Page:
The Trump administration is seeking to stem the flow of people illegally crossing the southwest border by severely restricting asylum in the United States. But it’s already nearly impossible to win that protection in Georgia.
Fewer than one in 10 people who applied for refuge in the Peach State’s federal immigration courts were successful between fiscal years 2013 and 2018, according to Syracuse University’s Transactional Records Access Clearinghouse, a research organization that monitors the government.
An Atlanta Journal-Constitution analysis of TRAC’s data shows Georgia’s two immigration courts — located in South Georgia and Atlanta — have the second and third highest average asylum denial rates in the nation at 95% and 94% for that same time-frame, respectively. Only the immigration court in Chaparral, N.M., had a higher average denial rate last year at 96%. The national average was 58%.
Winning asylum in the United States can be a matter of life and death for people fleeing terrorists, brutal governments and religious and political persecution in their home countries. But the Trump administration says many newcomers are clogging the system with meritless or fraudulent claims.
Charles Kuck, an Atlanta-area immigration attorney who has handled hundreds of asylum cases in the United States, said Georgia’s immigration courts stand out.
“I have never seen courts as dire as these ones in the context of granting asylum, which seem to be so far out of the mainstream, not just of other courts around the country but of the actual law itself of asylum,” said Kuck, who teaches immigration law at Emory University.
The Executive Office for Immigration Review — the arm of the U.S. Justice Department that oversees the nation’s 430 immigration judges — declined to comment on TRAC’s figures and said its policy prohibits its judges from speaking to the news media. But the federal agency released a prepared statement, saying the judges “consider all evidence and arguments presented by both parties and decide each case in a manner that is timely, impartial and consistent with applicable law and case precedent.”
“EOIR takes seriously any claims of unjustified and significant anomalies in immigration judge decision-making and takes steps to evaluate disparities in immigration adjudications,” the agency said. It added that it monitors judges “through an official performance work plan and evaluation process” and that they are also supervised by assistant chief immigration judges.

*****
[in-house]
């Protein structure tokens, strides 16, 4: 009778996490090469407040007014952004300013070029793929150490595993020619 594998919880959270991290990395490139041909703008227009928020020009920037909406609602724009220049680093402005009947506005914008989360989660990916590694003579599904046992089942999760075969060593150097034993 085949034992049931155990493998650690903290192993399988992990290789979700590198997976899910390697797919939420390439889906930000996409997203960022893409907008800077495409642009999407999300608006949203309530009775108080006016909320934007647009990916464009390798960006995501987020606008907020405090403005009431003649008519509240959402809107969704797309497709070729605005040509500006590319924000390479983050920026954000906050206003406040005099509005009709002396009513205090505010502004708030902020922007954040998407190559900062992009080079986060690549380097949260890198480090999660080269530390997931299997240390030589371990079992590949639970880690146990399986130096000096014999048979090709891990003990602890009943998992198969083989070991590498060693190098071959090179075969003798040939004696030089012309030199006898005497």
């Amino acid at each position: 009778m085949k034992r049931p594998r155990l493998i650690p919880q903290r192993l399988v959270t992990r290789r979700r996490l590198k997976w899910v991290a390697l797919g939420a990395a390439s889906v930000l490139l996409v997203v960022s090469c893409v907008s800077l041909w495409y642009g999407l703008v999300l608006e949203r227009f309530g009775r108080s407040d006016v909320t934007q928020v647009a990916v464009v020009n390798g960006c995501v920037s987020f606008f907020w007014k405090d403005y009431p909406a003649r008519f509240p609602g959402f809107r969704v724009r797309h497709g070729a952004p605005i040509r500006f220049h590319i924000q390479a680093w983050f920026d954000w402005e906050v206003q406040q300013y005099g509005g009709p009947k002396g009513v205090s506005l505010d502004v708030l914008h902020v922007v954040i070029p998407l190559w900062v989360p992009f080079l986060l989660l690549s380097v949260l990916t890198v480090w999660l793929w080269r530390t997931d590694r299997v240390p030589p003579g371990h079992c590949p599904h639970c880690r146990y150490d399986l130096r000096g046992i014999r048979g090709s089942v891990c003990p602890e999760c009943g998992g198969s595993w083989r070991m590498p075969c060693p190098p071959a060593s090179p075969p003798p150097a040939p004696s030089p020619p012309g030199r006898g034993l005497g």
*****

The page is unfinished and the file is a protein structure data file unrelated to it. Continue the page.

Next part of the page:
The Trump administration has steadily moved to tighten the asylum process. Last year, for example, then-U.S. Attorney General Jeff Sessions issued a ruling to block asylum for victims of domestic abuse and gang violence. And this month, the government announced it would not allow asylum claims from people who do not apply for safe haven in at least one country they pass through before crossing the U.S.-Mexico border. Federal courts have halted both measures.
In a conference call with reporters Tuesday, the head of U.S. Immigration and Customs Enforcement said some people applying for asylum are fraudulently posing as families, believing they will be able to disappear into the shadows after their claims are rejected and they are ordered to leave.
“They are gaming the system, as we have said, time and time again,” Acting ICE Director Matthew Albence said.
To win asylum in the United States, people must demonstrate they have suffered persecution in their home country or have a well-founded fear of experiencing it on account of race, religion, nationality, membership in a particular social group or political opinion. They can apply at a port of entry or after they have arrived in the Unites States by filling out a 12-page application and submitting to interviews with the government.
They may also request asylum as a defense against deportation. Immigration court judges — who are appointed by the U.S. attorney general — rule on those claims after hearing from the applicants, their attorneys and ICE lawyers. Often, legal briefs and evidence are submitted and witnesses are questioned.